Peter: One of the examples that I currently share, and I’ve written about at book in the length, is a retail company called ASOS. It is a clothing retail company based in London. It’s an amazing company. They have been around for 21 years. For the past six, they have been led by a guy named Nick Beighton, who has just recently stepped back. They are an incredible company, and this is the reason why. They have something in the region of 450,000 products for sale, 850 brands available in every size you can imagine, and can be delivered to over 200 territories around the world. Each week, they add 5,000 new products to their website. It is phenomenal the scale of this.

I had the opportunity to go around the ASOS headquarters in London with Nick, and it was an amazing experience. You walk around. It’s a creative place. People are sat in groups on the floor doing creative sketches. You think it’s chaos, but it’s not. There is a military precision to the fact that every week, they put 5,000 new products on their website. That takes military precision.

Here is the kicker for me. The average age of the 4,000 people who work there is just 27. I was blown away that you could have such a creative environment and yet such discipline and organization. The reason for that is because ASOS practices inside its business what it stands for outside. That is they want everyone to feel they belong, to feel they can express who they are, to be their true selves, and to bring all of that passion and wonderful individuality to life. They just happen to sell clothes. But they employ that inside their organization, too. They create this culture where everybody cares for one another, and they feel like they belong. They feel they have their place. The result is that people step up, and they lead. Whatever their role, rank, or position is, they are given the opportunity to lead.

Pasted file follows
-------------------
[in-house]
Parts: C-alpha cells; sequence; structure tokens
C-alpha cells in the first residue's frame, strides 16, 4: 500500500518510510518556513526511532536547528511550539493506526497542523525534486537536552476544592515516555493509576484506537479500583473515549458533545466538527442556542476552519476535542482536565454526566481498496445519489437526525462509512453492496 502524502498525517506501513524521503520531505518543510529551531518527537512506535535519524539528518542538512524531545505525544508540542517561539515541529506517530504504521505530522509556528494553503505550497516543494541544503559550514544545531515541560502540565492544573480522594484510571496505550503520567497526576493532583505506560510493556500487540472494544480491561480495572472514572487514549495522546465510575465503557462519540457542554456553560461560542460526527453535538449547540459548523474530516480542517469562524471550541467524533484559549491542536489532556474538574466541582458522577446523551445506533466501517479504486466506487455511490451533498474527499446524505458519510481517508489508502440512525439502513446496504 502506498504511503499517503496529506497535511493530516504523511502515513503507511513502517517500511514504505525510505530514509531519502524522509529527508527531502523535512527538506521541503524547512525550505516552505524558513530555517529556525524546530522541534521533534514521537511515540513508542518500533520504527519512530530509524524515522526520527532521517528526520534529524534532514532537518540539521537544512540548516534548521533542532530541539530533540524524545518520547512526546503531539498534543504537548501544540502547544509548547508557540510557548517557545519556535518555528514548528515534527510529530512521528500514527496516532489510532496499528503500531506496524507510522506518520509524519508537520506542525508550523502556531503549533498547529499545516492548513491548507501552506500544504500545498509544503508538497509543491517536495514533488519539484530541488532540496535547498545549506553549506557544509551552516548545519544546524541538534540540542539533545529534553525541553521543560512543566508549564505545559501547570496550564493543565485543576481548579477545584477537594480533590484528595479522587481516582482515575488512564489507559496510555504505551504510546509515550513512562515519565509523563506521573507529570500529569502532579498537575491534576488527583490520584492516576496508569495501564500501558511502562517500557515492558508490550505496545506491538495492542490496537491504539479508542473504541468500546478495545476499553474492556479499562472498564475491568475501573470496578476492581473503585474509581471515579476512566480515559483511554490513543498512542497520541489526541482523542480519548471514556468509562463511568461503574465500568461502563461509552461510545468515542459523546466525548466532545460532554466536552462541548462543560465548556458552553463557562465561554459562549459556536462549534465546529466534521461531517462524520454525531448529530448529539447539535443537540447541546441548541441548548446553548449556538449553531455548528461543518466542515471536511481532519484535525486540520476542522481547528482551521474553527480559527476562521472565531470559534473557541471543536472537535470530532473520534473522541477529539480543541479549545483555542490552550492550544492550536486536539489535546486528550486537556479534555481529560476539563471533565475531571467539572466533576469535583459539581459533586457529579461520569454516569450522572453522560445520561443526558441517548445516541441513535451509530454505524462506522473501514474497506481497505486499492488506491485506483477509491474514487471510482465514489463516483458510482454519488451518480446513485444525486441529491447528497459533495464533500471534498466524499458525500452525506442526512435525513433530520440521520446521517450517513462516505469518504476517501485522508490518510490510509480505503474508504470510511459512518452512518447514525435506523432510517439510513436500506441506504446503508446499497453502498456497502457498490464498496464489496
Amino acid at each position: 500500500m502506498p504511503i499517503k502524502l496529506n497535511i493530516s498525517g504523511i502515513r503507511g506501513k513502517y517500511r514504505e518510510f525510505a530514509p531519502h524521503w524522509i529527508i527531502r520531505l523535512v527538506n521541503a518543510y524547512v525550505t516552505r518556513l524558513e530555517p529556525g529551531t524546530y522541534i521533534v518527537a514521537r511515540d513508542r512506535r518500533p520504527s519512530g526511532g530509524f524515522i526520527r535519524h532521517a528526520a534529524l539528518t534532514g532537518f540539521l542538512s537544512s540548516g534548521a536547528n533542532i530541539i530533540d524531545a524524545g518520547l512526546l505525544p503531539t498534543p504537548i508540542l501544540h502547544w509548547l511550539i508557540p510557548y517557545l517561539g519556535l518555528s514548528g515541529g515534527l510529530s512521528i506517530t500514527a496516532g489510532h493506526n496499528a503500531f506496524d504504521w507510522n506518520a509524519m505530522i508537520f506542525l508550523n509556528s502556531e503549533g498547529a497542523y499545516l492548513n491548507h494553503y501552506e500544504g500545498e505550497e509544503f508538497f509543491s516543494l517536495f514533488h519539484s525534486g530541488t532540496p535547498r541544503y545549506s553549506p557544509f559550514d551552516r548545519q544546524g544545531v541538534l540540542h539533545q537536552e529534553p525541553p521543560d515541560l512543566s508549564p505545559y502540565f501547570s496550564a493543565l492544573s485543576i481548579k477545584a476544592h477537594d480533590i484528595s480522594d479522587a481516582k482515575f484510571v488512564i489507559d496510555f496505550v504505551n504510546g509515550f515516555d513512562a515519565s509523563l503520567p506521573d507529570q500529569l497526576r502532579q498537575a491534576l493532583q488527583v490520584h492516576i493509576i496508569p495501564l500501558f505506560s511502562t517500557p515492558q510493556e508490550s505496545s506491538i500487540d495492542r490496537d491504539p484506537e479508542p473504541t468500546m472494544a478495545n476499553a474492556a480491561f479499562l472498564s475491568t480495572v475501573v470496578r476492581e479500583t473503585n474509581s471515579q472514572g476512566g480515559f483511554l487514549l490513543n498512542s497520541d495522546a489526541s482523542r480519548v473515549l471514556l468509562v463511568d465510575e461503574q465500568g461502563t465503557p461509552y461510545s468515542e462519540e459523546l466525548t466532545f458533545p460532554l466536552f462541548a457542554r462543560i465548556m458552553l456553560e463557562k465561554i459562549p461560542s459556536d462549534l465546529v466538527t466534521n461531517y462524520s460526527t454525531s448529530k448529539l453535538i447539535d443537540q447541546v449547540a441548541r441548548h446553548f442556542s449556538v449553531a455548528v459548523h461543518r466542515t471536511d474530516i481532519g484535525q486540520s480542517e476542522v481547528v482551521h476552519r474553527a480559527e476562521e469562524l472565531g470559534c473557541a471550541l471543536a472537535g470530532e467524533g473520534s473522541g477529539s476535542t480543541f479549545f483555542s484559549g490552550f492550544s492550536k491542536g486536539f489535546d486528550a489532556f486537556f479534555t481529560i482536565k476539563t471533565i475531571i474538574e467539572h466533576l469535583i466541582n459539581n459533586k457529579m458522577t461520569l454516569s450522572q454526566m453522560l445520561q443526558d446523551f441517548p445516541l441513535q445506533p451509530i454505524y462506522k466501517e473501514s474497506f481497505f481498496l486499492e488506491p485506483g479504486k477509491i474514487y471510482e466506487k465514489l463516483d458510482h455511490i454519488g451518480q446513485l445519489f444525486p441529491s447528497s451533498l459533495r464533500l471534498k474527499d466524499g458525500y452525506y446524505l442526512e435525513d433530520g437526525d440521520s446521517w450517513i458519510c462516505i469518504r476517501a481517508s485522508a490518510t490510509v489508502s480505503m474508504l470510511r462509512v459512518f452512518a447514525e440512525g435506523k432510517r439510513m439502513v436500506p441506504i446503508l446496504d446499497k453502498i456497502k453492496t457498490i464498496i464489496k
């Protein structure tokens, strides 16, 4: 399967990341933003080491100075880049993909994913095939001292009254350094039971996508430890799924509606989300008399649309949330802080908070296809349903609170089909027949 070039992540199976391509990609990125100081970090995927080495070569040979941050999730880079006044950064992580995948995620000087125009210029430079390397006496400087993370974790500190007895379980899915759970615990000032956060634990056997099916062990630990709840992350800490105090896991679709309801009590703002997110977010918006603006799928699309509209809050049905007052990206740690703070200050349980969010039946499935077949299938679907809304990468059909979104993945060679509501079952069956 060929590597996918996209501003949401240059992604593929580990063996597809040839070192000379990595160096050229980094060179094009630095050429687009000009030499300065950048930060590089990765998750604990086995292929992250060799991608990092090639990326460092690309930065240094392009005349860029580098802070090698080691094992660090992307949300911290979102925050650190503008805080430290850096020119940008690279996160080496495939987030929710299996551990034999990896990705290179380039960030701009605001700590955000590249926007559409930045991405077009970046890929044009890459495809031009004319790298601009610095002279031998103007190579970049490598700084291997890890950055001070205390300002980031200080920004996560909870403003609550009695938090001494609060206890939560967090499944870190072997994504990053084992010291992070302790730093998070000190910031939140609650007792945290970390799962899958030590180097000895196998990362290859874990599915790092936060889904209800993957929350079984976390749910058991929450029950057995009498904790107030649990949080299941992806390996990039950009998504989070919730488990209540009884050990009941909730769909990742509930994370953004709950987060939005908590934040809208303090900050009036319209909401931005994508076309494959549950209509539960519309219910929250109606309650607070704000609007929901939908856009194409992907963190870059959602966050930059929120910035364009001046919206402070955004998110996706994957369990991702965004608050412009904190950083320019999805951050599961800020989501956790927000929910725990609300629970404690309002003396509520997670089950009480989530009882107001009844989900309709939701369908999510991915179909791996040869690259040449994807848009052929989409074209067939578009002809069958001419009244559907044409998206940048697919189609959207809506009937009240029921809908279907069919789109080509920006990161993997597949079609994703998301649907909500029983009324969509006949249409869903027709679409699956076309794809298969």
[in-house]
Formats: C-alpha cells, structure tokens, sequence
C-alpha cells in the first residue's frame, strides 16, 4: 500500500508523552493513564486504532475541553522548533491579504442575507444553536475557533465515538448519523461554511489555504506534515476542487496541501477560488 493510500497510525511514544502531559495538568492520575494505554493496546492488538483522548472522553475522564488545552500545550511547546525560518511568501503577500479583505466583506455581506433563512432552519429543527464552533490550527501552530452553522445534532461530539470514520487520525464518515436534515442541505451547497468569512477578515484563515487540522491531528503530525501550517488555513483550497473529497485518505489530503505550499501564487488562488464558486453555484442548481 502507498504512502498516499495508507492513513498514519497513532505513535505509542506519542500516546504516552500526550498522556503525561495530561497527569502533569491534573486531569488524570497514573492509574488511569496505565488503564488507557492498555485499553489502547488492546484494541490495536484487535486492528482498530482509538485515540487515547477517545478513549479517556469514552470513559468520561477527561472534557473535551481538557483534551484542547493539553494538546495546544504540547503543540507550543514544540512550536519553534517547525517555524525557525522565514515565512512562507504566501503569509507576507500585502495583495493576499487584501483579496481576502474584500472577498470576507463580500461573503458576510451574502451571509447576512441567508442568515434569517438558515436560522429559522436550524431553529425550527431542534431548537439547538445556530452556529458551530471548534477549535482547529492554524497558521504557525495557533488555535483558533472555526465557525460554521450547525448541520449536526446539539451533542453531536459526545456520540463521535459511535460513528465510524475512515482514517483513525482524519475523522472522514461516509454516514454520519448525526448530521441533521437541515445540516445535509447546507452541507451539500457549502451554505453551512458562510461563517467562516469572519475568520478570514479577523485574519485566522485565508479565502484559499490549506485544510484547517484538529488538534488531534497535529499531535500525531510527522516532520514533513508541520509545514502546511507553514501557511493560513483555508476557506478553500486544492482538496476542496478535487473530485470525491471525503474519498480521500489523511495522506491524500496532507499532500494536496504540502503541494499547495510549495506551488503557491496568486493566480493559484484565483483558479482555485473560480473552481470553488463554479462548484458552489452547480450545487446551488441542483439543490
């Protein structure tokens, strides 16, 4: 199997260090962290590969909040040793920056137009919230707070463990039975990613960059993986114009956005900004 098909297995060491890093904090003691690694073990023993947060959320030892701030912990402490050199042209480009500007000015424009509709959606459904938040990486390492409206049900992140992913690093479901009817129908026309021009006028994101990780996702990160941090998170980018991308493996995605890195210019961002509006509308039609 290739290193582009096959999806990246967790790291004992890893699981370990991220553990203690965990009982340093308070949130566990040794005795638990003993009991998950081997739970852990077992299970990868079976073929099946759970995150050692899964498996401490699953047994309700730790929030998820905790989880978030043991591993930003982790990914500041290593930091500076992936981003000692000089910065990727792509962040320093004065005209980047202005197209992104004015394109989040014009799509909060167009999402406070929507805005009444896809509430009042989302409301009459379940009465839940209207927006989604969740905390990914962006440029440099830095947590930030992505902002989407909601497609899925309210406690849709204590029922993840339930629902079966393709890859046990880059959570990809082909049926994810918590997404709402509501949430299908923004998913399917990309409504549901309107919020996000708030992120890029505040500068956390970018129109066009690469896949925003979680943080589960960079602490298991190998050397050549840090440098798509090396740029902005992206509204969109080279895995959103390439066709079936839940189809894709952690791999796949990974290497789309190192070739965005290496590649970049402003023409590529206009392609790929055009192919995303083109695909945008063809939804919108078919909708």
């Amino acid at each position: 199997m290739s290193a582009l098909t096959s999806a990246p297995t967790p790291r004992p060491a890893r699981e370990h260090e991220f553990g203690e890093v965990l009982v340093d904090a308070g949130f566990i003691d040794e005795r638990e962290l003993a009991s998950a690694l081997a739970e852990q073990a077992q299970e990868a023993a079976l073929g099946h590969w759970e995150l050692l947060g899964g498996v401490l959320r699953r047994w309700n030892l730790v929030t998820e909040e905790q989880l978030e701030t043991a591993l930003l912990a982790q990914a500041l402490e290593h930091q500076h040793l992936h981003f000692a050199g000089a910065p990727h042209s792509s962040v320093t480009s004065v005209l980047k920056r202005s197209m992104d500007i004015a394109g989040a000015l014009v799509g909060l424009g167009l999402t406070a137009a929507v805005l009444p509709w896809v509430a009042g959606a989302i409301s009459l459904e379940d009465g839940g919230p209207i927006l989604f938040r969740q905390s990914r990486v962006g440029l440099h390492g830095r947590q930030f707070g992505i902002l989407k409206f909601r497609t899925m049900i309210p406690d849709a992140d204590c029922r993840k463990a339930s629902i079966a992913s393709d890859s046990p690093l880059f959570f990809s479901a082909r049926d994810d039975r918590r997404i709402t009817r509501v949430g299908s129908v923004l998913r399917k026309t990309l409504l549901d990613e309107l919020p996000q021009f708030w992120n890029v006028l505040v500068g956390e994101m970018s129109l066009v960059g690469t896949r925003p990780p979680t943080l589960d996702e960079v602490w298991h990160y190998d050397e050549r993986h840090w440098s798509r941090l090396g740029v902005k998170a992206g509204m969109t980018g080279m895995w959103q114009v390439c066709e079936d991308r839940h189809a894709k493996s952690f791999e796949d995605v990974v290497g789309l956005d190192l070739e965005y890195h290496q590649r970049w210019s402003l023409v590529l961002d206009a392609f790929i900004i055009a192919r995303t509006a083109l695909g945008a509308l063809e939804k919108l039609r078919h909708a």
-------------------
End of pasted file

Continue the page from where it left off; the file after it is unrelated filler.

When Nick welcomed new people into the business, he would say, “Look, you’ve been hired for your skills, yes, but you’ve been hired for who you are. Bring the best version of yourself to work every day because that’s why we’ve chosen you to work here.” People know that they’re cared for. They know that they belong. The results follow. This works at scale, and it works in a business context, too.

Hugh: That’s phenomenal. Peter Docker, he’s in England, but it looks like you’re all over the place. His book is Leading from the Jumpseat. It ought to be mandatory for any leader. Even if you’re leading a small community nonprofit, the work you do is significant. What is a final thought or challenge you’d like to leave for nonprofit leaders and clergy today?

Peter: Leadership starts with the person in the mirror, doesn’t it? If we want to lead better, then it starts with learning to lead yourself. I’m still learning that. What I would say is that we are not perfect, none of us. This is not about avoiding making mistakes; it’s about accepting those mistakes, accepting when we trip up.

More importantly, it’s our intention and the trend that matters to me. Our intention, are we sorting ourselves from a place of fear, or are we choosing to sort ourselves from a place of love? That is the intention.

The trend is no matter the mistakes you make along the way or the wrong turns, if we are heading generally in the direction we want to be heading in, then that’s good. It all starts with the person in the mirror. We all have the opportunity to find the courage to leave fear behind and source from love.

Hugh: Peter Docker, we are privileged to have you tell these great stories on The Nonprofit Exchange. Thank you so much for being our guest today.

Peter: Thank you, Hugh. It’s been a pleasure.